Posts tagged ‘transfer’

Spreadsheets as an intuitive approach to variables: I don’t buy it

A piece in The Guardian (linked by Deepak Kumar on Facebook) described how Visicalc became so popular, and suggests that spreadsheets make variables “intuitive.” I don’t buy it. Yes, I believe that spreadsheets help students to understand that a value can change (which is what the quote below describes). I am not sure that spreadsheets help students to understand the implications of that change. In SBF (Structure, Behavior, Function) terms, spreadsheets make the structural aspect of variables visible — variables vary. They don’t make evident the behavior (how variables connect/influence to one another), and they don’t help students to understand function of the variable or the overall spreadsheet. If we think about the misconceptions that students have about variables, the varying characteristic is not the most challenging one.

The Bootstrap folks have some evidence that their approach to teaching variables in Racket helps students understand variables better in algebra. It would be interesting to explore the use of spreadsheets in a similar curriculum — could spreadsheets help with algebra, too? I don’t expect that we’d get the same results, in part because spreadsheet variables don’t look like algebra variables. Surface-level features matter a lot for novices.

 

Years ago, I began to wonder if the popularity of spreadsheets might be due to the fact that humans are genetically programmed to understand them. At the time, I was teaching mathematics to complete beginners, and finding that while they were fine with arithmetic, algebra completely eluded them. The moment one said “let x be the number of apples”, their eyes would glaze and one knew they were lost. But the same people had no problem entering a number into a spreadsheet cell labelled “Number of apples”, happily changing it at will and observing the ensuing results. In other words, they intuitively understood the concept of a variable.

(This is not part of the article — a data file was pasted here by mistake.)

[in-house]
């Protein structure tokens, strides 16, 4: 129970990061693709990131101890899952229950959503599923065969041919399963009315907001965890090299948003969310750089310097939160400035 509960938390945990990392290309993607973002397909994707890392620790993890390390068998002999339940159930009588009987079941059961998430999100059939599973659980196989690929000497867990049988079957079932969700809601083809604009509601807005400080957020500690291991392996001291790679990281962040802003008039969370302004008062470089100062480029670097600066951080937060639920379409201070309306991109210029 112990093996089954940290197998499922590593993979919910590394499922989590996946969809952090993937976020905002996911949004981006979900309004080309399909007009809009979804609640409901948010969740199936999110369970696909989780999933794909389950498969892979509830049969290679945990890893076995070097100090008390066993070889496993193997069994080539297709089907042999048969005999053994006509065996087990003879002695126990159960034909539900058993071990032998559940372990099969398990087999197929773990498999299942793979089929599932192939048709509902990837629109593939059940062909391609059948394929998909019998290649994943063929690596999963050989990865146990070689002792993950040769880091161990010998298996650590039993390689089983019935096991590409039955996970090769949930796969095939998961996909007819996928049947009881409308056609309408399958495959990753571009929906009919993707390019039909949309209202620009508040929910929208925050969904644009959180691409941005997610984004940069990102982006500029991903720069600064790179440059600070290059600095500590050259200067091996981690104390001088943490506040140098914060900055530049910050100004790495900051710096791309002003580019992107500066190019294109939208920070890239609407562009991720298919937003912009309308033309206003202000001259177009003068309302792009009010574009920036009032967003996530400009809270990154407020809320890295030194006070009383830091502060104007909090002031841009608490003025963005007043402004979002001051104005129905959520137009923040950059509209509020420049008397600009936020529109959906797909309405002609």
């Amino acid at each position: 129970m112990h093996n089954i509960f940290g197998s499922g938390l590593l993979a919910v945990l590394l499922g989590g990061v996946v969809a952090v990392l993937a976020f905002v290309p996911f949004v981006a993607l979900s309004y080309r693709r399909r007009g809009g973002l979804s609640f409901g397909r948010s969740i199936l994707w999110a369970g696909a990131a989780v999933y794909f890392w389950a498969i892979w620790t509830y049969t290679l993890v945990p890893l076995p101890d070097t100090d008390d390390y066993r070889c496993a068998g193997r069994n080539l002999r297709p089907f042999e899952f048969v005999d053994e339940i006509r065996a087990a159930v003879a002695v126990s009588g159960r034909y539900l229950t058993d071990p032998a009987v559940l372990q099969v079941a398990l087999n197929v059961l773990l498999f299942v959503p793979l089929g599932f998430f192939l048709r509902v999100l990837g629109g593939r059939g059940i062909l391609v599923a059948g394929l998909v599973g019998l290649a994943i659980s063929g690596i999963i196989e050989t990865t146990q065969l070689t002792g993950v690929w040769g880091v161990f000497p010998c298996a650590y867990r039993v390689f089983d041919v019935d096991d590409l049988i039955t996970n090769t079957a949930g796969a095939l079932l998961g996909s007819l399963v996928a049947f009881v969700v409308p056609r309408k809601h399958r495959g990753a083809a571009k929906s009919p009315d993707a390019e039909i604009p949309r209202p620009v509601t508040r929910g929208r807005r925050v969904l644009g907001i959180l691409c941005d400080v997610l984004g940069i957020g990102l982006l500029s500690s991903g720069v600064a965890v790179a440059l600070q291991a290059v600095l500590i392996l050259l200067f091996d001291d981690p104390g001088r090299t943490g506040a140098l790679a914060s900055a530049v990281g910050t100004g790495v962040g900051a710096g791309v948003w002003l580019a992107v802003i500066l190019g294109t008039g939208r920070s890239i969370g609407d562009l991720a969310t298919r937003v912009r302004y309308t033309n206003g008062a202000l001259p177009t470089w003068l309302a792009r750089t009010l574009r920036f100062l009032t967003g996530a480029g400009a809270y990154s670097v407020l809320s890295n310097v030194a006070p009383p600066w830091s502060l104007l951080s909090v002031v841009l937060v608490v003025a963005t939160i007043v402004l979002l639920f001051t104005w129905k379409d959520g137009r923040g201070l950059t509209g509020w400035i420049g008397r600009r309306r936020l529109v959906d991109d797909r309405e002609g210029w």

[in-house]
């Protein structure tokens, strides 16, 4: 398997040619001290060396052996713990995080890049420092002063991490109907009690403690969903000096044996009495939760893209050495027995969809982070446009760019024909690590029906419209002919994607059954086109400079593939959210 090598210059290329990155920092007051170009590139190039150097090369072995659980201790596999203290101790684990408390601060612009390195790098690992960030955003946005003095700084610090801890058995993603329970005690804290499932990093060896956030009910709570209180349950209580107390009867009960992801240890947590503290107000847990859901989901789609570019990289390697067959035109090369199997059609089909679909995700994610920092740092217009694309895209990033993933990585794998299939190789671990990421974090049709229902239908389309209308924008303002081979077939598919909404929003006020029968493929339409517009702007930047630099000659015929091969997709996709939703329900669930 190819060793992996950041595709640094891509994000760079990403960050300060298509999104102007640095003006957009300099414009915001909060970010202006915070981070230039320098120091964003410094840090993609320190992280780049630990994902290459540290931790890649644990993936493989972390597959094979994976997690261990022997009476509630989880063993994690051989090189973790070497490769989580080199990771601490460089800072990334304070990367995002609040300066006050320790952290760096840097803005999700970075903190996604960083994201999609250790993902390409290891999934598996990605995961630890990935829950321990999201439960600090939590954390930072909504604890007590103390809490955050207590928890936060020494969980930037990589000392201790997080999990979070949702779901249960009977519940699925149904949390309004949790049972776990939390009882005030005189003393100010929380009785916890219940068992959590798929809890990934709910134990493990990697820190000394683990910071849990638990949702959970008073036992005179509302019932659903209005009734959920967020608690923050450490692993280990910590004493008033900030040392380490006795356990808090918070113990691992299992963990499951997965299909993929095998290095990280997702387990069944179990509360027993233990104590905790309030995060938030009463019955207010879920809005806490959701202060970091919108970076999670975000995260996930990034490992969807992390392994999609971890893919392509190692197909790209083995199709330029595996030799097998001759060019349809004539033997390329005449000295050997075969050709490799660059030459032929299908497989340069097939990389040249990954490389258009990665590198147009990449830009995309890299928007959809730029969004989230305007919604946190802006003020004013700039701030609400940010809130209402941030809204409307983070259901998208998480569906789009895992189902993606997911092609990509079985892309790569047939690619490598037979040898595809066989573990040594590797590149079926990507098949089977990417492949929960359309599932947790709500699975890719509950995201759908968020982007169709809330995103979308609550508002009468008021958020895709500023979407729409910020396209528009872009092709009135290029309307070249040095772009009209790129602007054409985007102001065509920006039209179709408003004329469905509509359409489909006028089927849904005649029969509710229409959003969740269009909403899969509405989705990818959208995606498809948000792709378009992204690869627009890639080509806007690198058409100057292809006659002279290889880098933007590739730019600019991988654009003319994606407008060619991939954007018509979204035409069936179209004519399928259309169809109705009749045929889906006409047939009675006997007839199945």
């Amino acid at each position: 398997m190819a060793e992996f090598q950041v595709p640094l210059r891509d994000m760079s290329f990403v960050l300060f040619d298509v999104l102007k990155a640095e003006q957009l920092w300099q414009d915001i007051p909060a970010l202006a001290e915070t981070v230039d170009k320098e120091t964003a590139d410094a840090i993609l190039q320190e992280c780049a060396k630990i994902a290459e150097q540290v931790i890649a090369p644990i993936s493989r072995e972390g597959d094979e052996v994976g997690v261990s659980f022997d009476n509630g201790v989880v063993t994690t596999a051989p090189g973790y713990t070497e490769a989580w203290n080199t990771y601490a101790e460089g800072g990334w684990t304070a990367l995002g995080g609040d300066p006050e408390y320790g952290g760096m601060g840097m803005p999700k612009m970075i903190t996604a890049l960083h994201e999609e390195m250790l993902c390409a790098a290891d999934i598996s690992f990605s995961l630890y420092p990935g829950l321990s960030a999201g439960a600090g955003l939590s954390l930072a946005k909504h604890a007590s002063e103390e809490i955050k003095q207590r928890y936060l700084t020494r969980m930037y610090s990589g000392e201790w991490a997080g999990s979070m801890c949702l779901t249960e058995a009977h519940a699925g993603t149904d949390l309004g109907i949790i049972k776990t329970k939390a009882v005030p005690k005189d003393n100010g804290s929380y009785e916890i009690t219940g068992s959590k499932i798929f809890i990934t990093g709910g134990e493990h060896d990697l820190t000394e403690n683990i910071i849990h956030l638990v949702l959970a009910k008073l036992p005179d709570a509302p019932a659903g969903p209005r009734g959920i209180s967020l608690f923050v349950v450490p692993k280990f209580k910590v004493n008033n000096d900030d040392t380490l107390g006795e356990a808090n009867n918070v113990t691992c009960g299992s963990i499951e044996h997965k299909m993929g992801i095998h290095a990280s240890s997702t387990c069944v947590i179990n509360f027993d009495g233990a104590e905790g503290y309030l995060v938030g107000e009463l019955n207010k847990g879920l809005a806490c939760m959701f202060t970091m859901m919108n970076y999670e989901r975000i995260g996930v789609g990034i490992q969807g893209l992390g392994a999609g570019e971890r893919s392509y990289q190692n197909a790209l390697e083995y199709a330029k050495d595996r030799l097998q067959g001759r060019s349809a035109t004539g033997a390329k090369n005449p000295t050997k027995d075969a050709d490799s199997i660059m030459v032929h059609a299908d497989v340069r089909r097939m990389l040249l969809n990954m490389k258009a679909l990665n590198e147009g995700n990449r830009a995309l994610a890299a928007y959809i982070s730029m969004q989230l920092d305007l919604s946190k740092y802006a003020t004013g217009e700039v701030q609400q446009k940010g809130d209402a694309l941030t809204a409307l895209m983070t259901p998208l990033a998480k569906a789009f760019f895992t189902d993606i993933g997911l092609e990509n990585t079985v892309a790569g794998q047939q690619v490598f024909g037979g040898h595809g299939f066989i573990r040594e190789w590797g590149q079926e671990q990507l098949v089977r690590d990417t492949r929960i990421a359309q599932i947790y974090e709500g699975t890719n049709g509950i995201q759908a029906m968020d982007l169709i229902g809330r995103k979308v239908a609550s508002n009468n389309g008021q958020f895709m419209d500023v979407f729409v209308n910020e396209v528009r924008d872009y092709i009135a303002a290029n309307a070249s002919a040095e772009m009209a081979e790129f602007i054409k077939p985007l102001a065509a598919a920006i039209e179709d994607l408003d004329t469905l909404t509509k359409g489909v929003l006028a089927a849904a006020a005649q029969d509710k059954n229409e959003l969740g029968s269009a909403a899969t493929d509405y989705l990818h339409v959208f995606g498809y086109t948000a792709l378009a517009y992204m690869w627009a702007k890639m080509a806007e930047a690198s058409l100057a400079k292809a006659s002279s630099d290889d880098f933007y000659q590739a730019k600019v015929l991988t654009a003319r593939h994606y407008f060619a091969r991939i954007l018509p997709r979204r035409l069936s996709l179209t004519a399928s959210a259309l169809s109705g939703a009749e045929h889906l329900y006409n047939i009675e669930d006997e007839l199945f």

Source: Why a simple spreadsheet spread like wildfire | Opinion | The Guardian

April 15, 2016 at 7:44 am 1 comment

Brain training, like computational thinking, is unlikely to transfer to everyday problem-solving

In a recent blog post, I argued that problem-solving skills learned for solving problems in computational contexts (“computational thinking”) were unlikely to transfer to everyday situations (see post here).  We see a similar pattern in the recent controversy about “brain training.”  Yes, people get better at the particular exercises (e.g., people can learn to problem-solve better when programming). And they may still be better years later, which is great. That’s an indication of real learning.  But they are unlikely to transfer that learning to non-exercise contexts. Most surprisingly, they are unlikely to transfer that learning even though they are convinced that they do.  Just because you think you’re doing computational thinking doesn’t mean that you are.